For more than 300 years commercial fishermen working in the outer Thames estuary have recovered Roman pottery in their oyster dredgers and fishing nets from the seabed in the vicinity of Pudding Pan. However, despite numerous attempts to locate the source of the material, this elusive site has remained undiscovered beneath the waves. This book assesses the recovered assemblage from Pudding Pan to determine the nature and location of the site. Almost 700 artefacts have been retrieved from this area to date, the majority of which are complete plain samian wares, one of the key indicators of the widespread cultural reception of Rome, which were undoubtedly transported throughout the Empire in huge quantities.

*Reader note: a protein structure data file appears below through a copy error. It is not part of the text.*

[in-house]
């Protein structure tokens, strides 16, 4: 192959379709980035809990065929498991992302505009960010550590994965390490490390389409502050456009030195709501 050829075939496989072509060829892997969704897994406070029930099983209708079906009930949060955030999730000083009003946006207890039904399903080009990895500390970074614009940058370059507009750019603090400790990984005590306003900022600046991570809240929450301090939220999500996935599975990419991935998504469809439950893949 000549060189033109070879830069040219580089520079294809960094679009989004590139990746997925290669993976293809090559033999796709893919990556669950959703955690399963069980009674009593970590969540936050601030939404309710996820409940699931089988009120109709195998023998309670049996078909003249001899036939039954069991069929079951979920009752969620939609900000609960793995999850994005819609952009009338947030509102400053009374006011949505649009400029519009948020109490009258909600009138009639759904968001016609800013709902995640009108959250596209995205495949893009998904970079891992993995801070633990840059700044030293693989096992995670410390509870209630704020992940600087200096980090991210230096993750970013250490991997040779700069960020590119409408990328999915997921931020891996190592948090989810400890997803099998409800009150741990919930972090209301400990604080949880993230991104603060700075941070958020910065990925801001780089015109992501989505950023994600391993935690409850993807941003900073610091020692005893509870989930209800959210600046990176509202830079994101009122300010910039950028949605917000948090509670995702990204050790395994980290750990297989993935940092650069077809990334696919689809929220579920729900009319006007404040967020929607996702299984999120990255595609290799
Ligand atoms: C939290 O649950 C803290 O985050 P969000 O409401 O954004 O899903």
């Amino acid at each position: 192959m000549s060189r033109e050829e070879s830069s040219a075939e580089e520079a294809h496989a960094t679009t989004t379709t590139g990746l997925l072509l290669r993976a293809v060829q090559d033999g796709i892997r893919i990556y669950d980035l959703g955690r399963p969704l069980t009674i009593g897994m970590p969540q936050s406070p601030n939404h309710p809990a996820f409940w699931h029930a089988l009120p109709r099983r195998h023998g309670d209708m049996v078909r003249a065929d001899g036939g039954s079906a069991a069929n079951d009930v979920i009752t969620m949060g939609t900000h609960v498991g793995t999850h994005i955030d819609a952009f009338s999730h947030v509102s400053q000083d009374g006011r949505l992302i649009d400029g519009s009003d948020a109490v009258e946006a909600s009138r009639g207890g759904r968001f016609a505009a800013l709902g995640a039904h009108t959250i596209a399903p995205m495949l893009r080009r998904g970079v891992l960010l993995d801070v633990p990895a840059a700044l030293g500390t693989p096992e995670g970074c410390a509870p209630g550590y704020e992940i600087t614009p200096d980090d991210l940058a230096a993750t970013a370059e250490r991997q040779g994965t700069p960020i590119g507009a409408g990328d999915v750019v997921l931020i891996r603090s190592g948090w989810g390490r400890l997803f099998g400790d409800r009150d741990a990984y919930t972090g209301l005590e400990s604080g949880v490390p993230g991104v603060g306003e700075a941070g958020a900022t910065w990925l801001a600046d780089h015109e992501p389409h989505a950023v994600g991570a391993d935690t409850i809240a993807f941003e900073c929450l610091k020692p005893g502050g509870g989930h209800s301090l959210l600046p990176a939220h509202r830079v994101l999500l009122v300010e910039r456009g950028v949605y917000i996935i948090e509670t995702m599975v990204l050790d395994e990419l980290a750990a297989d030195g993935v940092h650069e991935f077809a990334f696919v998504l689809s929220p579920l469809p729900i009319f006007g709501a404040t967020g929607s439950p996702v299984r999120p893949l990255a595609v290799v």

The exhaustive research presented in this book convincingly argues that the material represents an unknown proportion of a cargo from a Roman trading ship en route from northern France to London that was deposited on the seabed between AD 175 and 195; it is not yet clear whether the deposit represents a shipwreck or a jettisoned cargo. Such a site is extremely rare throughout the Roman Empire, particularly so in northern Europe, and its discovery could play a crucial role in our understanding of Roman trade. The search for the site continues, but this publication offers the first detailed study of a seemingly predominantly samian cargo in British waters and contributes a new perspective on the organisation of trade and consumption in the Roman era.